While the national average home price dropped $10,000 in July to its lowest point since January, CREA points out prices are still 9.3% higher than a year ago.
And because sales activity has been stronger than expected thus far this year, CREA this week revised its forecast to reflect sales will be 0.9% higher in 2011 than in 2010, up to 450,800 sales. Prices are also still expected to rise 7.2% over 2010 by the end of this year to reach an average of $363,500.
While other predictions by national analysts this year have said prices would begin dropping in the second half of the year and continue through 2012, CREA President Gary Morse doesn’t see it that way.
In fact, CREA’s forecast for 2012 shows sales will drop 0.7%, but prices will remain virtually the same due to a rising level of inventory, with the national average up $100 to $363,600.
“While there had been some talk of potential interest rate increases, that hasn’t happened,” Morse said. “In fact, rates have actually come down, and are now expected to remain low for the remainder of this year and into 2012. It’s a great opportunity to purchase a property with financing at very favourable rates.”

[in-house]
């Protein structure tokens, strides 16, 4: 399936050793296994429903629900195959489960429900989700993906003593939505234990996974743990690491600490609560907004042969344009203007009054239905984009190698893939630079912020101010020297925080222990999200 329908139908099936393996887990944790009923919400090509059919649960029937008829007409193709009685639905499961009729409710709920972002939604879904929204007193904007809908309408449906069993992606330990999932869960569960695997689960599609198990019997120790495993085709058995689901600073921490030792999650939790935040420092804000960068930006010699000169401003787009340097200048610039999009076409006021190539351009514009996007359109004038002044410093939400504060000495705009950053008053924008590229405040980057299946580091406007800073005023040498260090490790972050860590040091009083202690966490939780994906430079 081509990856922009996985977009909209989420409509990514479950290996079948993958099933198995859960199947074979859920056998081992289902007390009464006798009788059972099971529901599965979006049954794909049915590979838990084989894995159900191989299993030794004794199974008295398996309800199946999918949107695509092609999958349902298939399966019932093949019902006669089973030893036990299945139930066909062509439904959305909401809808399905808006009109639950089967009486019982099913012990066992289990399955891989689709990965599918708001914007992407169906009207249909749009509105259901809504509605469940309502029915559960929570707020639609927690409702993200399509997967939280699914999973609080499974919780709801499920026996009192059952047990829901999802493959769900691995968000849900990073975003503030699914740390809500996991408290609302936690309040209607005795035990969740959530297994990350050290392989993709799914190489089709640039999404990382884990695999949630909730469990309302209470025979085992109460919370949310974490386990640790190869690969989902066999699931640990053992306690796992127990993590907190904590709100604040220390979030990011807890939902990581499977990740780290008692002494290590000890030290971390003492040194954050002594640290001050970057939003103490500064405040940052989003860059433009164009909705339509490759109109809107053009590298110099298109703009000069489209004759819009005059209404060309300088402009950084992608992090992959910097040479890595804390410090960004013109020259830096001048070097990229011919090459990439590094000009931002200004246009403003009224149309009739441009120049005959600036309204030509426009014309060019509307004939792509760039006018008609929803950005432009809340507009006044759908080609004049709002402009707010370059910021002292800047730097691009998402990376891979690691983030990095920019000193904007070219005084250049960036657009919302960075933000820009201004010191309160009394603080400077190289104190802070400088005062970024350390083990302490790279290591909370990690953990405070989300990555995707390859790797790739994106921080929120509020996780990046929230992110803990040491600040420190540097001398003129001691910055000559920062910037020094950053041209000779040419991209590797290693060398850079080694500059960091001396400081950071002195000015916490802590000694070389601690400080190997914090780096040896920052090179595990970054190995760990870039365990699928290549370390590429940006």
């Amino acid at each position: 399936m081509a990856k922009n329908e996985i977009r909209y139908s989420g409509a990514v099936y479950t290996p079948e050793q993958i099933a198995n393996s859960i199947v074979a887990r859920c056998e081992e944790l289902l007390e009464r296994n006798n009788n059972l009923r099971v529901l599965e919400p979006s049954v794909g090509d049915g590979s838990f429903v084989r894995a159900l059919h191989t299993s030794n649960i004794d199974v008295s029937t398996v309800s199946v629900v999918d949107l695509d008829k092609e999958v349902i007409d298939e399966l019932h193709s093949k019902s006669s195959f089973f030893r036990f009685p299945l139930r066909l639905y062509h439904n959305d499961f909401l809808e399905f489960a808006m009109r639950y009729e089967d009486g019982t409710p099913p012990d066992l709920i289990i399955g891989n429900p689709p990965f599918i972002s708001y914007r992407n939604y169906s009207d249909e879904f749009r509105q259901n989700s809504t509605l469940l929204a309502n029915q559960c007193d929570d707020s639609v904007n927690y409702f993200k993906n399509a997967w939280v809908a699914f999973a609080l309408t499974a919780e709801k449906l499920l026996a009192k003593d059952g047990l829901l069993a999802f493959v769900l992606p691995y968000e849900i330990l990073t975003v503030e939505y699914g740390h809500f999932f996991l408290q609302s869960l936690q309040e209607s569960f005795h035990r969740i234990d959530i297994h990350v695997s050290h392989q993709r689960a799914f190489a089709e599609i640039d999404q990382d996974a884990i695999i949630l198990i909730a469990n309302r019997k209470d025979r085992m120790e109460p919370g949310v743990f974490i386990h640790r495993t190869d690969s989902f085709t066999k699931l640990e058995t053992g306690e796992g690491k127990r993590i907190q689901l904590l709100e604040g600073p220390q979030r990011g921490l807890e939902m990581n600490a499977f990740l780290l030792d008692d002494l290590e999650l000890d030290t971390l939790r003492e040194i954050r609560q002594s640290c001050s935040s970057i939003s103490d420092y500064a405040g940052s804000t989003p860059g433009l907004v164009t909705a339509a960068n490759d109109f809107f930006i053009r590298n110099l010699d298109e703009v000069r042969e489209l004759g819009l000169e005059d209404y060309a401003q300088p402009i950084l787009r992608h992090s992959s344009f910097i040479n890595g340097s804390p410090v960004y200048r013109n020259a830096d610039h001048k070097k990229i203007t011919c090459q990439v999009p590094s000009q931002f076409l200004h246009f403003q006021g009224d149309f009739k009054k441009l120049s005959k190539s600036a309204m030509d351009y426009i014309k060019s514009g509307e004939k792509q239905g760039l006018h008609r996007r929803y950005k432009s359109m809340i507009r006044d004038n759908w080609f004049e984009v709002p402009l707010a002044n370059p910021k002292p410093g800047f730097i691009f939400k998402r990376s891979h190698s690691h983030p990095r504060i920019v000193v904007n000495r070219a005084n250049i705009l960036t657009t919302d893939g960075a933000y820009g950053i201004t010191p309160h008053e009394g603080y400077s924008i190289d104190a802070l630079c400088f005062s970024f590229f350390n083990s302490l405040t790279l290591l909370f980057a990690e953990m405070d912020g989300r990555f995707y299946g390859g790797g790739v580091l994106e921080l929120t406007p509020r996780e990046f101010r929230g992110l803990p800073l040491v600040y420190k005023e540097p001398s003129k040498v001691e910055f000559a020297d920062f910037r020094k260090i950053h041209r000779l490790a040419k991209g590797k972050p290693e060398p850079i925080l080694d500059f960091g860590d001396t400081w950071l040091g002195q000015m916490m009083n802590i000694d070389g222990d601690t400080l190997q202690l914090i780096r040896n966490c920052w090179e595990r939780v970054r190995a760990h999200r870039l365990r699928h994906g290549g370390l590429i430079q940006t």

But CREA sees affordability increasingly becoming an issue for Canadian buyers and has revised its 2012 sales outlook to show a 0.7% drop nationally, highlighted by a 3.4% drop in Ontario.
Of all provinces, only British Columbia is expected to see a drop in average prices in 2012, however. CREA predicts B.C. average prices will drop 1.8% from $564,700 in 2011 to reach $554,800 in 2012. But that’s coming off average price gains of 8.5% in 2010 and 11.8% in 2011 in the province.
From 2010 to 2012, only Prince Edward Island will experience no price gains at or above 1%, according to the CREA predictions. The price there will remain relatively unchanged from the 2010 average of $147,196 to the 2012 average of $148,300.
Canadians might notice prices take a temporary dip in the second half of 2012, however, said Gregory Klump, CREA’s chief economist.
“Some of the expected moderation in the national average price is seasonal, with average price peaking in many local markets during the second quarter of any year,” said Klump. “Elevated shares of provincial and national sales activity in Vancouver and Toronto are also expected to return to more normal levels, contributing to an anticipated moderation in average price in British Columbia, Ontario, and nationally.”
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